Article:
5 Ways to Stop Negative Self Talk

Growing up can be very difficult for a lot of people. Many adolescents are struggling with bullies who pick on them, tear them down, abuse them, torture them, and make them feel absolutely terrible about themselves.

One in five students report being bullied at some point in their youth. It is a heart breaking number, but luckily more and more people are speaking out against bullying. The statistics have dropped significantly since 2003, according to recent studies.

While this is great news, and hopefully those numbers will continue to drop until bullying is a thing of the past, our greatest bully is yet to be faced:

Ourselves.

We are our own worst bully, and this bully doesn’t graduate and move away. We cannot turn this bully into the princical to be punished or tell on them to our parents. So, our bully stays with us throughout school and into our adult lives.

How we are bullying ourselves is through self-sabotage or negative self talk. What this means is the little or sometimes loud voice in our heads is limiting our own potential.

We all have an inner dialogue that is constantly conversing with ourselves every single second of every single day. This helps us weigh decisions, plan, organize, make judgements, and so on.

When we develop negative self talk, it can actually harm us and prevent us from functioning properly.

If you begin to tell yourself that you’re fat, ugly, and unworthy of love, it is going to prevent you from loving your body enough to feed it healthy food, feeling beautiful/handsome, and feeling confident enough to go after the person you could be interested in.

If you’re already in a relationship and are constantly thinking negative thoughts about yourself, your partner will eventually catch on to it and possibly decide that they deserve better. Some people even take their own self-hatred and project it onto their partner, resulting in an abusive and toxic relationship.

Negative self talk will affect every single area of your life. It can hold you back from pursuing the career that you desire and that you actually deserve, by telling you that you aren’t enough.

Not good enough. Not smart enough. Not outgoing enough. Not pretty enough. Not thin enough. Not strong enough. Not calm enough. Not happy enough. Not (insert any adjective here) enough.

In this article, we will go over 5 ways to stop negative self talk, so that you can start feeling like you are enough:

  1. Keep a journal. Most people keep a private journal as a safe space for them to get all of their thoughts out of their head and onto paper. Whether they are positive thoughts or negative thoughts doesn’t matter, just getting them out is the key. There is something about the physical act of writing out what you are thinking so that your thoughts become a visible object, that feels like a release. You will also get to see the words that your inner bully has been telling you over and over again, which makes it easier to not listen to it. You will see how ridiculous that voice really is and how unrealistic it can be. Journaling can also be a way to track what triggers that inner bully, which makes it easier to identify when to become aware of it in your daily life.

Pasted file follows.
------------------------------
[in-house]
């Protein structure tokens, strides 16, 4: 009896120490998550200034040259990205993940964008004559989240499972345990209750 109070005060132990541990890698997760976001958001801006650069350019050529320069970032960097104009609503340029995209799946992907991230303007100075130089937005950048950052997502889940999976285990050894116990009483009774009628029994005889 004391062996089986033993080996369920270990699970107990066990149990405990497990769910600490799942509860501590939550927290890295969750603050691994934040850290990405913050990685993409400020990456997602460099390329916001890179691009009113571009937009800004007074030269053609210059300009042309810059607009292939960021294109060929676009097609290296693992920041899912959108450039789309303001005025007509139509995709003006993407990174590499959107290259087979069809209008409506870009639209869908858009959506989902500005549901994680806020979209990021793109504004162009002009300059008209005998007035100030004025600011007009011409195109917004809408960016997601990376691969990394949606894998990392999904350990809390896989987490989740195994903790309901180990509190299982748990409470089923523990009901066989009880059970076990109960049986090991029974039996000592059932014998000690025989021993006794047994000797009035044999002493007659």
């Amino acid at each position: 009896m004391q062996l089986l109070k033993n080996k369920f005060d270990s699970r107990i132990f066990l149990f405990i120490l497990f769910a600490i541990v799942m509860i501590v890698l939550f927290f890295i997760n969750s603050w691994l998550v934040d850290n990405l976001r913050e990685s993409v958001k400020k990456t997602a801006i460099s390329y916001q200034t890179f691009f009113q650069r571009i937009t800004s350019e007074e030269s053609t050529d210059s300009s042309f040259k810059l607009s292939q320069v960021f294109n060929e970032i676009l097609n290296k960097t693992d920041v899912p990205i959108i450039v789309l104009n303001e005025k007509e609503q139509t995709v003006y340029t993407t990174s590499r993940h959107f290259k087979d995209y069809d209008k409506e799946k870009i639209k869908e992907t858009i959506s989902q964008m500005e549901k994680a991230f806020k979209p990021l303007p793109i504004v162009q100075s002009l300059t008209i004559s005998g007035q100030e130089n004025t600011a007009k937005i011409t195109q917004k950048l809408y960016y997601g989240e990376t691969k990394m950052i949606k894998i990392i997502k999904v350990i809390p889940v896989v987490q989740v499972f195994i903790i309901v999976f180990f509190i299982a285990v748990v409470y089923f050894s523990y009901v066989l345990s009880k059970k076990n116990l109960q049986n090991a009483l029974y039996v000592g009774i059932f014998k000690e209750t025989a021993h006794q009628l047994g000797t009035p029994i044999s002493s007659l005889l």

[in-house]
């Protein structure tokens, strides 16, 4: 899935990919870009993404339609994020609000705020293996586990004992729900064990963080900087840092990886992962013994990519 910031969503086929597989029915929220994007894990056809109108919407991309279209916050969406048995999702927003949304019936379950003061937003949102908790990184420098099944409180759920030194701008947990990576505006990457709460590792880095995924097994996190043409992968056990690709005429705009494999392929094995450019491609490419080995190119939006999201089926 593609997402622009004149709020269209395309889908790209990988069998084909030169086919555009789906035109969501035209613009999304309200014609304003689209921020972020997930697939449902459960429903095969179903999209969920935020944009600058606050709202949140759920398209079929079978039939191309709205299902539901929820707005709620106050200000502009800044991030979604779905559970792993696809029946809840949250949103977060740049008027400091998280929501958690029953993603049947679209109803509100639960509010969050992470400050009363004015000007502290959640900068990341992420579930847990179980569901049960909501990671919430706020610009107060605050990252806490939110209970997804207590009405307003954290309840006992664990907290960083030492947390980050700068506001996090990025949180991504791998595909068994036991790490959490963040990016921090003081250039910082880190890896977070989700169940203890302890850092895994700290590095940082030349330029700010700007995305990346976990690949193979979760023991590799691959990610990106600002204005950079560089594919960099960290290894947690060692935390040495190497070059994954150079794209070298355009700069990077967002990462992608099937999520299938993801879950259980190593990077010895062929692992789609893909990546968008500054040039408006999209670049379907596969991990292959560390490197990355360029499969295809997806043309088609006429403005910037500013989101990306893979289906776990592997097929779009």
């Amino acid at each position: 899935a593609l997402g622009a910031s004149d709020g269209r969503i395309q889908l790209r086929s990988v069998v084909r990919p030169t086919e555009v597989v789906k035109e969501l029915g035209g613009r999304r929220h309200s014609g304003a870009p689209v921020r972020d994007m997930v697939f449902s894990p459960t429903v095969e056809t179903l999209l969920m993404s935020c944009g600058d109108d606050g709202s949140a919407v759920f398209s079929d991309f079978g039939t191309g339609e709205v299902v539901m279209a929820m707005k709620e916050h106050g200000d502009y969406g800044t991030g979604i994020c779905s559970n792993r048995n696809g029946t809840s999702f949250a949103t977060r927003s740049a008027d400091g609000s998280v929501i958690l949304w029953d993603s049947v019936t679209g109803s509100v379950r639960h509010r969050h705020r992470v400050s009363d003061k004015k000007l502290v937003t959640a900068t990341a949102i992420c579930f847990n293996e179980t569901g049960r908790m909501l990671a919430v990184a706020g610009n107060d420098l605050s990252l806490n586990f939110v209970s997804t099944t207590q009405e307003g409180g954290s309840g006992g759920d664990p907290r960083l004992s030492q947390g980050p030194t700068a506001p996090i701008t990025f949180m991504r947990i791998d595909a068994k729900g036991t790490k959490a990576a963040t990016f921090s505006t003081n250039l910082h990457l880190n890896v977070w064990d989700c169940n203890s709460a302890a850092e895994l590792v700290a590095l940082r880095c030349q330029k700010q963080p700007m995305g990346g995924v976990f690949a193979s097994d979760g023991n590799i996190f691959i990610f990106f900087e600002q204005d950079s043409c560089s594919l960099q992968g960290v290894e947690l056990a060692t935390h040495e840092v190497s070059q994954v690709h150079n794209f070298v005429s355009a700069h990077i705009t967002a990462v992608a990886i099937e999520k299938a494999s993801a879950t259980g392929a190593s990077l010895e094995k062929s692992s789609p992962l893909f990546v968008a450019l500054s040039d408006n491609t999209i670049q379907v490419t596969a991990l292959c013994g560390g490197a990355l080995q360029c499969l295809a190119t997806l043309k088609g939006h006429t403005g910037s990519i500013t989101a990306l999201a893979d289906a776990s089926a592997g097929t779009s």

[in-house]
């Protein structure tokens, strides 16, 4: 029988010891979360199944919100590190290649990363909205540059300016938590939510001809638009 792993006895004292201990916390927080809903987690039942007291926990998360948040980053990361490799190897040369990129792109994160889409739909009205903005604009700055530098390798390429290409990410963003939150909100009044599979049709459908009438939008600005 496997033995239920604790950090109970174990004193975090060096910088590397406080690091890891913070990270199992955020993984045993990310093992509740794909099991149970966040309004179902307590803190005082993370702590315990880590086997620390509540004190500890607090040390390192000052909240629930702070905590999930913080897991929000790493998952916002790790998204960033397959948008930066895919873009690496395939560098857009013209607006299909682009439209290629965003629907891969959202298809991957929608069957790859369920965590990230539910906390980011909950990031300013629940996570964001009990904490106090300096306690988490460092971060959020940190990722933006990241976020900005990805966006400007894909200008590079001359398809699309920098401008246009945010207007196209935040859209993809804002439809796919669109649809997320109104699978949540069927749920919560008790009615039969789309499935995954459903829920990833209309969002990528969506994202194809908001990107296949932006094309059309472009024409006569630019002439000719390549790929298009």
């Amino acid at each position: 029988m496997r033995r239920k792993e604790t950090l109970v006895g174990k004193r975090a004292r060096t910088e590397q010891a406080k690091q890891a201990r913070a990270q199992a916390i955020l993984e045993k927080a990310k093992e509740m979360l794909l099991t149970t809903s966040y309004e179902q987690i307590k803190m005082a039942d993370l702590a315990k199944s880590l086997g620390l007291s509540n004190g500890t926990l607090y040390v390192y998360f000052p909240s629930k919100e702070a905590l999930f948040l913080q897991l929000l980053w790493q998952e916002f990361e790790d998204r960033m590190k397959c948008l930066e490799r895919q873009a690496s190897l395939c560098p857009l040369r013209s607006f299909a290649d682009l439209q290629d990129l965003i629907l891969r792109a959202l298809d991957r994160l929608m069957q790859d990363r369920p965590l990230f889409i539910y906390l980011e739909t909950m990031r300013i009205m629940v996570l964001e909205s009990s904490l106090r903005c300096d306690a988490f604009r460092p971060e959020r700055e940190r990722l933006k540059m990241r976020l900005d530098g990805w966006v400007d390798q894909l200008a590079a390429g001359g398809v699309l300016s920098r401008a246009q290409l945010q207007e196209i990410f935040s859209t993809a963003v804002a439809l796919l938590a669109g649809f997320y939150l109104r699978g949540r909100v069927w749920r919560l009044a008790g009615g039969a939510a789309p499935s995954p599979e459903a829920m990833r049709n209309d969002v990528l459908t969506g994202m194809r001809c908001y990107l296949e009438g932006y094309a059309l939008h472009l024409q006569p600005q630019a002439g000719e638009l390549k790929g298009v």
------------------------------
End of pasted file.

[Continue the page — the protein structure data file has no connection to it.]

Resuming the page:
2. Make it so being grateful is a habit. We are creatures of habit. Negative self talk is a habit that we get ourselves into without consciously realizing it. This particularly bad habit makes it really easy for our inner bully to perpetuate our self-hatred. It holds us back from living our best lives. The good news is, is that our habits can change. We are able to develop healthy habits with a little practice. In order to stop negative self talk, creating a habit of gratitude and self love can help immensely. Every single morning for 21 days, simply write out a list of 10-20 things you are grateful for and that you love about yourself. This actually rewires our brain to begin thinking more loving thoughts, and seeing all of the amazing things in ourselves and our lives that we love and should appreciate.
  3. Mindfulness Meditation. Meditation has been known to relieve stress, anxiety, and depression. It is a way for us to center ourselves and create an awareness of our body and our thoughts. Bringing your mind to a calm and relaxed state that one feels when deep in meditation allows for a clear observation of the thoughts that bubble up to the surface. It gives us a safe space to explore the feelings related to those thoughts and time to process them. A daily mindful meditation practice can help you silence your inner bully once and for all. This can be anywhere from 10 minutes to an hour of practice per day.
  4. “I AM” affirmations. Self affirmations are a great way to stop negative self talk. You can either write them out on paper and repeat it back to yourself, or speak the words out loud during meditation. The whole trick to it is keeping it short, sweet, and simple. For example, “I AM powerful. I AM strong. I AM beautiful. I AM healthy. I AM worthy of unconditional love.” However, if you do not have the right intention while doing this practice, it will not work as well. It might even feel strange at first, or you might not believe in what you are saying fully. The whole point of it being a practice is that you must continually work at it in order to see improvement.
  5. Notice when the negative self talk arises. While this may seem simple and obvious, this is extremely important and can be difficult to accomplish. We become so used to that inner bully that we sometimes forget that it should not be allowed there. The practices I mentioned previously should help you become more aware of the thoughts you have on a daily basis. When you notice that negativity arise, or when your inner bully gets triggered, first breathe through it. Take 2-3 mindful and deep breaths, in through your nose for 4 seconds, hold your breath for 5 seconds, then slowly breathe out through pursed lips for 6 seconds. This method will help you center yourself so you can think more clearly, and has been proven to help people feel calmer when they’re in a panicked or highly anxious/nervous state. Identify where your self-talk became negative, why it did, and switch it into something positive. You can turn a thought such as “I’m going to completely fail this presentation” into “I may be nervous for this presentation, but that will not stop me from trying my best”. It’s simple, yet effective.